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Since appearing on the scene in 2015, Finnish talent Yotto has been a production powerhouse. The Helsinki-based DJ/producer – aka Otto Yliperttula, 33 – hit the ground running that year with a pair of deeply groovy tracks (“Memento” and “Azzurro”) on Anjunadeep. He then continued to deliver several well-received EPs and, in 2018, he dropped a popular full-length, Hyperfall, which has generated 15 million streams so far.

This past year, he delivered three diverse singles on his new imprint, Odd One Out – the dark, techy “Nova,” the melodic, proggy “Is This Trance?” and the taut, housey “Shifter.” On the heels of a U.S. tour that includes late-year stops at EDC Orlando and Brooklyn’s Avant Gardner, Yotto talked studio tech with DJ Times.

DJ Times: What’s in your main studio set-up?

Yotto: Genelec and Eve Audio monitors, FL Studio and Ableton Live. Plug-ins are a huge mess, but I always go for classics: UAD, Waves and Native Instruments. Selected hardware would be Moog Subsequent 37 analog synth, DSI Prophet, Korg R3, and Korg Minilogue. A few of my favourite soft synths are [u-he] Zebra2, [u-he] Diva, the discontinued NI Pro-53 and a stack of multi-sampled instruments I’ve done myself. I’m redoing my studio at the moment and can’t wait to get a few new toys in there.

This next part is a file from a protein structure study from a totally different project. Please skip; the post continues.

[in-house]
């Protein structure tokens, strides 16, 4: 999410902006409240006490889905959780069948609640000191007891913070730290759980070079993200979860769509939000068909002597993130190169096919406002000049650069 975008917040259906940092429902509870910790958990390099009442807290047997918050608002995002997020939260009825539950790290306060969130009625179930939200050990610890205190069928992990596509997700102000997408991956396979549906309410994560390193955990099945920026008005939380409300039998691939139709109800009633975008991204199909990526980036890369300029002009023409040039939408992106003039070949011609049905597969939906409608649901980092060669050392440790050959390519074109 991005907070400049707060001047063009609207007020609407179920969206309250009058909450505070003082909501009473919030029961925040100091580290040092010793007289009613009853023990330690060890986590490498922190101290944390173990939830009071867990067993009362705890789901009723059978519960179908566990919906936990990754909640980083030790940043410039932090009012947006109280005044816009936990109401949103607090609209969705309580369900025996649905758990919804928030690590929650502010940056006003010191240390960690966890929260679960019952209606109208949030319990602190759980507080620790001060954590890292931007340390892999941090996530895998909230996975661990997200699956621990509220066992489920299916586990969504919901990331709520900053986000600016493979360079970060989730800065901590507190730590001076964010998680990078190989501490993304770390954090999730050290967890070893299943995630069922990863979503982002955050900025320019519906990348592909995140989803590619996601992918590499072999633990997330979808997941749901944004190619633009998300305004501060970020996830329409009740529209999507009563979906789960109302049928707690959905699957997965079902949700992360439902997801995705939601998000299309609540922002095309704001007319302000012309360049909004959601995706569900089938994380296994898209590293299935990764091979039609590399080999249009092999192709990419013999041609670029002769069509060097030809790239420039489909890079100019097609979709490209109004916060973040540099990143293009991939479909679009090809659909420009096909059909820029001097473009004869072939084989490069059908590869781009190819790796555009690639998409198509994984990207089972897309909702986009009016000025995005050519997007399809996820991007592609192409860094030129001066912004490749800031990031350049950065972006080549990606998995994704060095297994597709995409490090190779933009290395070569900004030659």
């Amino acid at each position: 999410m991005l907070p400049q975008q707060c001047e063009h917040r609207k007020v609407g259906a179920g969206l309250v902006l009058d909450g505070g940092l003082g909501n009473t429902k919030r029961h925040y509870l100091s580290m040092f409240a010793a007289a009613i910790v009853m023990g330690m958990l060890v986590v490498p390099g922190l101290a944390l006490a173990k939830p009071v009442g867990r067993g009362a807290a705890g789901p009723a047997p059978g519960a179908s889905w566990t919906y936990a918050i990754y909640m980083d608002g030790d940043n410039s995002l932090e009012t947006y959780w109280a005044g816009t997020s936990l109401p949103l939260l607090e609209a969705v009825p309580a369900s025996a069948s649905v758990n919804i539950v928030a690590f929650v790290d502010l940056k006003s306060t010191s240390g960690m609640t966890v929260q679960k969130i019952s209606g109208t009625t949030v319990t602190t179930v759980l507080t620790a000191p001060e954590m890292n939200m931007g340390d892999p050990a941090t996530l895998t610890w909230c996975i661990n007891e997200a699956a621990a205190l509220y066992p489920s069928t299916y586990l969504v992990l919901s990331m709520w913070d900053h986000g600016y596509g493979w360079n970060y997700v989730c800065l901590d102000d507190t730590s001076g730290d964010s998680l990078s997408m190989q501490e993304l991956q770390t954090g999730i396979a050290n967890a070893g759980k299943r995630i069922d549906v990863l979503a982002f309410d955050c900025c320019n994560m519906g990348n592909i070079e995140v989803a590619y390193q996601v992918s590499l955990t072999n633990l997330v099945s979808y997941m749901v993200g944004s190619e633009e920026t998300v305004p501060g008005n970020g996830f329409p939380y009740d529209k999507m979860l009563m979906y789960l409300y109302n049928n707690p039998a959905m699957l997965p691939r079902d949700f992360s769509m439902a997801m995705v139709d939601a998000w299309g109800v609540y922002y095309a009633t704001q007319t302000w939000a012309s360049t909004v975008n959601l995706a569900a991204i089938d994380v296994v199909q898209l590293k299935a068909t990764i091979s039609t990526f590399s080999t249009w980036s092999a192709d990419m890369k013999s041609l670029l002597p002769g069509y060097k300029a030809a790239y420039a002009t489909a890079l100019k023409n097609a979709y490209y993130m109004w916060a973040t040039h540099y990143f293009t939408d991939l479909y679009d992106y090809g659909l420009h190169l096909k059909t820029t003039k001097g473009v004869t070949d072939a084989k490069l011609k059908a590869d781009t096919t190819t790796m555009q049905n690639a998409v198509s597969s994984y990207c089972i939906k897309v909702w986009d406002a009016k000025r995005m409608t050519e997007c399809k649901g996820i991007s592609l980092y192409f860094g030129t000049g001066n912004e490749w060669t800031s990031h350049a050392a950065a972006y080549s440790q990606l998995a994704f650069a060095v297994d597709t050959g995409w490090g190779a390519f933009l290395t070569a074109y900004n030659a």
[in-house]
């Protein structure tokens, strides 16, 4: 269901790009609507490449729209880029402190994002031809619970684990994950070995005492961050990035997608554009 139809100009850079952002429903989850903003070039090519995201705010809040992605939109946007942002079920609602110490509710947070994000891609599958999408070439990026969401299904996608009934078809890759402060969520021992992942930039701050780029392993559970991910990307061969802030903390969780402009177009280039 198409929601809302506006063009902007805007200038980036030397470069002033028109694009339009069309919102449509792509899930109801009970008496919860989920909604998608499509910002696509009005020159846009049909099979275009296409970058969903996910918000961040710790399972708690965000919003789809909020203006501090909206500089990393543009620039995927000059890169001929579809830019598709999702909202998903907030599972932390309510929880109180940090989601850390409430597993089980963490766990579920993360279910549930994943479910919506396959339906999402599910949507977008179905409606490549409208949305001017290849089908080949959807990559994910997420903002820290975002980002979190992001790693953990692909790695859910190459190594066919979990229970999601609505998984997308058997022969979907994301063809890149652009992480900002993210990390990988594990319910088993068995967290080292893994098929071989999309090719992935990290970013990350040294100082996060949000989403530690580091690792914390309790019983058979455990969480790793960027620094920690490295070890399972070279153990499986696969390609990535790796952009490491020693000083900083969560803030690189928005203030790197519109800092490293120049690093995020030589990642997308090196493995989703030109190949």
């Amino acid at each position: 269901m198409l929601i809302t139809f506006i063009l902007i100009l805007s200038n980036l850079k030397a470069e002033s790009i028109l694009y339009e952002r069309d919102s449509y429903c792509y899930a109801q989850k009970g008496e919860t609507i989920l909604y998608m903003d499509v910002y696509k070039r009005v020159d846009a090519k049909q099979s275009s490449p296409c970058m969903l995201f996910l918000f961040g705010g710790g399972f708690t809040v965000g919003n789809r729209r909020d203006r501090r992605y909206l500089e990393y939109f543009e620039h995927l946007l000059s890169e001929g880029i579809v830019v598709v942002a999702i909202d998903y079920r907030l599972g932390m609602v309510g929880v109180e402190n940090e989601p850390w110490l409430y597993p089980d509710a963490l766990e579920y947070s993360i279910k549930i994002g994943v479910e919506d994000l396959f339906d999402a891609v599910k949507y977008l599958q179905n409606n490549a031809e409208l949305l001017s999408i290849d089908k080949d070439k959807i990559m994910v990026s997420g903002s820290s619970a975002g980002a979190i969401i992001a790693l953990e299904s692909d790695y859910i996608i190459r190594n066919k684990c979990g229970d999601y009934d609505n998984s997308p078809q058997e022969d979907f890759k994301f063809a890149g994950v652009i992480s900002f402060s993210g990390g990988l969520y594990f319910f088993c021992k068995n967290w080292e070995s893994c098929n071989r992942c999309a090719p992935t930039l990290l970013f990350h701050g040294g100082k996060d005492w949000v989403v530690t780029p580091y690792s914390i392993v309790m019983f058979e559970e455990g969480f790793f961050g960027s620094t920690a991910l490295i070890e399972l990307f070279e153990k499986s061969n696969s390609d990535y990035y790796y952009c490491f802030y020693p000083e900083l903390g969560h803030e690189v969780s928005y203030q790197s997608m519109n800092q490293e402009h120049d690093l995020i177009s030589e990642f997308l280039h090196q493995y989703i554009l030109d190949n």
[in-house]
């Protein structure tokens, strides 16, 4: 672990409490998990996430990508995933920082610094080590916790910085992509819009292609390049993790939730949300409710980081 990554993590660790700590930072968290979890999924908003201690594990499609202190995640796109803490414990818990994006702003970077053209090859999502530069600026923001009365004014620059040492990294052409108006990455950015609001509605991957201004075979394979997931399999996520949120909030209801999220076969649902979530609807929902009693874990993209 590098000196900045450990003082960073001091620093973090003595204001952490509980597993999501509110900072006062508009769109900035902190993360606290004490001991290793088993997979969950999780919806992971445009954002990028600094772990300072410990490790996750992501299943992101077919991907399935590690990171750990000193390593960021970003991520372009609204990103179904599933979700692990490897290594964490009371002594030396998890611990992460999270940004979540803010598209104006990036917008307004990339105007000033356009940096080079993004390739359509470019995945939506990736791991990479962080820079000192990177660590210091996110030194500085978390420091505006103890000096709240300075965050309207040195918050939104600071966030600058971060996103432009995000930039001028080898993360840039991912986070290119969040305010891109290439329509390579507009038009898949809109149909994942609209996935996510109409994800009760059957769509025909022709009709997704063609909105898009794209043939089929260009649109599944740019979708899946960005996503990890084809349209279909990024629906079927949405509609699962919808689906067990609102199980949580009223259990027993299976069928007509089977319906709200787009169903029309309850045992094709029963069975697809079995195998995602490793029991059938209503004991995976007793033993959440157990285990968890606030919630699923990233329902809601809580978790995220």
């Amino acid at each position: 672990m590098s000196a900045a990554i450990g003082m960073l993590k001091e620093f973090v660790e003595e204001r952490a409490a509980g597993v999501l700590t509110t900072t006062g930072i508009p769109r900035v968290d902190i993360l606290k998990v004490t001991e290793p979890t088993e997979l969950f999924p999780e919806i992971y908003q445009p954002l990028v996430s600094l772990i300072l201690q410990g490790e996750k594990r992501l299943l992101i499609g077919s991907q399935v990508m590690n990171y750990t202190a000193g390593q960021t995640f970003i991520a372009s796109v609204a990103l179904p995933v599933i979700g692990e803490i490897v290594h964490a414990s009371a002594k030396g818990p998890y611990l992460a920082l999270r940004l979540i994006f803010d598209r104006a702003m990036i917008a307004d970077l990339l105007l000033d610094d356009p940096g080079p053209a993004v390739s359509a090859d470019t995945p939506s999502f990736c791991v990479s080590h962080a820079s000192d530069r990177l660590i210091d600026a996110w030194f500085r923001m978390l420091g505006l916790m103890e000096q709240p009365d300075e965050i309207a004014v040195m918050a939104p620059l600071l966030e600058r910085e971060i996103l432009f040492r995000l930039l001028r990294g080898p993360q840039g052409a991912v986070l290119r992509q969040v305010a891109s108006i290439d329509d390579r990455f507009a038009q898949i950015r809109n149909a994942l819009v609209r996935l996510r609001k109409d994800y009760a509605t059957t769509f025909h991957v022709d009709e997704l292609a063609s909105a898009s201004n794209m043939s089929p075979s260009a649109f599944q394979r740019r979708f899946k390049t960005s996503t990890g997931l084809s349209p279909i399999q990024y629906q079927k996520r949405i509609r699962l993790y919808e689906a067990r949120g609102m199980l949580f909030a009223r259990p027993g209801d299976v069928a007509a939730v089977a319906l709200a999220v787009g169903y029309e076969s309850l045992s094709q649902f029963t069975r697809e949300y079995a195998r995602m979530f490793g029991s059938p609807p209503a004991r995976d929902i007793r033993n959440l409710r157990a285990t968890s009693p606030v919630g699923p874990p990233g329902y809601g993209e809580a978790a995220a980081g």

DJ Times: Your new imprint Odd One Out seeks to fresh music from new artists. What currently stands out to you?

Yotto: I get a lot of demos sent to me; the thing that always makes me notice a track is the core musical idea. Also, you can easily hear if people work on their own sounds or go with samples without much processing on them.

DJ Times:
How has the deeper side of house evolved over the last few years?

Yotto: Dance music evolves, and at the same time, goes in circles. Right now, we are at a phase where there’s a lot of melodic house and techno. It’s clean and modern in production, but musically, it’s looking back at old trance and rave. I think Italo-disco influences are getting stronger every day, too.

DJ Times: As an artist, how do you infuse your music with emotion?

Yotto: Emotion in music is a tricky thing – with melodies there’s no absolute. Some people find certain sounds and chords sad; for others, the same chords evoke happy nostalgia. I try to always find a balance between those two worlds. Brighter, clearer sounds often evoke something that’s easier to call either happy or sad; but when the sounds get a little muffled and more de-tuned, I feel like the emotional content of the music becomes a bit richer, or at least harder to define.

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